Crypto exchange DBS Digital has reported a doubling in trading volume for the month of June, with buy orders accounting for 90% of trades despite the global selloff.
The quantity of Bitcoin bought by members has quadrupled since April, while the number of Ethereum has risen 65%.
This comes after the prices of the digital assets have fallen sharply since May, when the collapse of the stablecoin project Terra set off a wave of liquidations, bankruptcies, and layoffs in the sector.
Lionel Lim, the chief executive officer of DBS Digital Exchange, told Bloomberg that investors today are instead seeking out safe harbors to trade and store their digital assets amid the ongoing market volatility.
The firm also indicated that it is working on a number of initiatives, one of which is to provide retail investors with crypto trading. Technical difficulties and regulatory resistance are cited as reasons for the lack of progress.
DBS bank open to idea of regulating cryptocurrencies
Piyush Gupta, CEO of DBS Bank Group, one of Singapore’s major investment banks, said that central banks throughout the world should start regulating cryptocurrencies and dispel fears that digital currencies would displace fiat money.
Gupta suggested that the Monetary Authority of Singapore (MAS) look for ways to regulate cryptocurrencies properly after it made its announcement.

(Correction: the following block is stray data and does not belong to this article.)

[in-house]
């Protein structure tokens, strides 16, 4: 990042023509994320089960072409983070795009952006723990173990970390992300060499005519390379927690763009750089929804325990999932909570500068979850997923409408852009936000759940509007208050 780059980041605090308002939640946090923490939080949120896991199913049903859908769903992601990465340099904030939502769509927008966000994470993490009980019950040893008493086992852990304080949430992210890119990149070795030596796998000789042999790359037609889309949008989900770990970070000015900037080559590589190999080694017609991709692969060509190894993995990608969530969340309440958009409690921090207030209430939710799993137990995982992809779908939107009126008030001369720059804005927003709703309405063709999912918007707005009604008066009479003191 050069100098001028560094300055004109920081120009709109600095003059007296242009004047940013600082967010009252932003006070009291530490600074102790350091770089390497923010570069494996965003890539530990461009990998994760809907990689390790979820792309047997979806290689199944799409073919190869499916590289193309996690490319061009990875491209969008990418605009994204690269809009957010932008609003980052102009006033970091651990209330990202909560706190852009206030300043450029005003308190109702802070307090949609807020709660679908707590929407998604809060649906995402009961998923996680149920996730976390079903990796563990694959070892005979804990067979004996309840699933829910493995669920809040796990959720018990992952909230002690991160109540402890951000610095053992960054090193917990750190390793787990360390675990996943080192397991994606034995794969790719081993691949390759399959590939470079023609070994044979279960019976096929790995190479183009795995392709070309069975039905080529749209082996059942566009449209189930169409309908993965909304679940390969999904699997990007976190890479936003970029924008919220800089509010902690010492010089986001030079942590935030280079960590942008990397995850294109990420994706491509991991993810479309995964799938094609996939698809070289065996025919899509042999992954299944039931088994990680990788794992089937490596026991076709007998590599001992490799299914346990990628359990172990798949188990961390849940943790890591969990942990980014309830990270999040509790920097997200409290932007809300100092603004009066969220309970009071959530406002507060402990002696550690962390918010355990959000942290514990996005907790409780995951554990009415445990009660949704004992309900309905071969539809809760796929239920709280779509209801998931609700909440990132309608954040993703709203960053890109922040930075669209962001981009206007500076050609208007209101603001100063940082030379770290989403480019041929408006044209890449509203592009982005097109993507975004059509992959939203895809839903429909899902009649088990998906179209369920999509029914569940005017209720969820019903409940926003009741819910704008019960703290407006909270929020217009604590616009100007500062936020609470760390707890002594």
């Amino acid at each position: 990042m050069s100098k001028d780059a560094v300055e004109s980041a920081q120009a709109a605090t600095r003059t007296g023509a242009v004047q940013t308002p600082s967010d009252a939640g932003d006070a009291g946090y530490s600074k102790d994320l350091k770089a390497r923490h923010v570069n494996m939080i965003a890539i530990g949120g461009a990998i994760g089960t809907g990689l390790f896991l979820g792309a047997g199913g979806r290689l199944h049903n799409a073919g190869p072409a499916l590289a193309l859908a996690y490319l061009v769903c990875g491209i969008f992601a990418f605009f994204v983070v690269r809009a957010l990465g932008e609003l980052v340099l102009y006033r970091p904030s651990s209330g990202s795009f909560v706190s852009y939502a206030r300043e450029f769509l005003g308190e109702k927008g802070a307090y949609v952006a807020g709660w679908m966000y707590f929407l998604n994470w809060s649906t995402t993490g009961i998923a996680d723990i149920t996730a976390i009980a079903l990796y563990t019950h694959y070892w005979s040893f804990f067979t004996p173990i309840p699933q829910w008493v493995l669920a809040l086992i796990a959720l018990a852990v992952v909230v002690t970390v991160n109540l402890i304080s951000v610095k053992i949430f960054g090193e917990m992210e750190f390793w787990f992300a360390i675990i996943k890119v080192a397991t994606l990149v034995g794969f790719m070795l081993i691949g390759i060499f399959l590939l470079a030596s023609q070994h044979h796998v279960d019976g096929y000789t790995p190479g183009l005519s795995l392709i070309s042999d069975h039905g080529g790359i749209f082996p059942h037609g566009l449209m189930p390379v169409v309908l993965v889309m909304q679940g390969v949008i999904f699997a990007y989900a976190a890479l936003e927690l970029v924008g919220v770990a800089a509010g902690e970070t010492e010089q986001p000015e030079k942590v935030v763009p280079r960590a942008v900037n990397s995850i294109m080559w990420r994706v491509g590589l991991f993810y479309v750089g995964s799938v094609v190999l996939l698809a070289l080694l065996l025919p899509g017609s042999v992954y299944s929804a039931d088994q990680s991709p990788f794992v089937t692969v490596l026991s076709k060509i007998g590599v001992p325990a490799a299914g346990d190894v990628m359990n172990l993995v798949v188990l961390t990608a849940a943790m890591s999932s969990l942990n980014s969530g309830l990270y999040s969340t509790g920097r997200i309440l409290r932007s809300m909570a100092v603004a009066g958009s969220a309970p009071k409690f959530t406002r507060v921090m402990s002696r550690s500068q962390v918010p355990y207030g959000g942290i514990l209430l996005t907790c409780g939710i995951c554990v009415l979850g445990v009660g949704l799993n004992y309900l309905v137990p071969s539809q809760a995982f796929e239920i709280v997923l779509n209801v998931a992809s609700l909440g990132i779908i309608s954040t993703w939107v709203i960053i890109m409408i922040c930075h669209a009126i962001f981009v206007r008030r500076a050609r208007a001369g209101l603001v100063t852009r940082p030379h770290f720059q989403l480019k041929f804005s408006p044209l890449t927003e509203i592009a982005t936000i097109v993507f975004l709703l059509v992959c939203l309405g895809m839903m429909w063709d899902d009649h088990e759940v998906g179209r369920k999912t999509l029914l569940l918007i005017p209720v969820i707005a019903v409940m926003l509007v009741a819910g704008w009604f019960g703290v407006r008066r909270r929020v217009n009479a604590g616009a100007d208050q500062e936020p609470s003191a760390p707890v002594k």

The DBS chief also quashed concerns that cryptocurrencies and non-fungible tokens (NFTs), or stablecoins, would take the place of cash. He explained how cross-border central bank digital currencies (CBDC) could be utilized on a larger scale.
Gupta stated that CBDCs also present difficulties, such as “if you go direct, every citizen opens a direct account with the central bank, and it disburses the CBDC directly.”
Singapore considers how to regulate retail crypto trading
MAS is stepping in to provide oversight and guidelines for the public. MAS has consistently warned the public that investing in cryptocurrencies is highly risky as investment products and not suitable for the public.
In Jan, the MAS released recommendations restricting the public promotion of cryptocurrency trading services. In that same month, cryptocurrency automated teller machines (ATMs) operators in Singapore began shutting down their ATMs following a ban.
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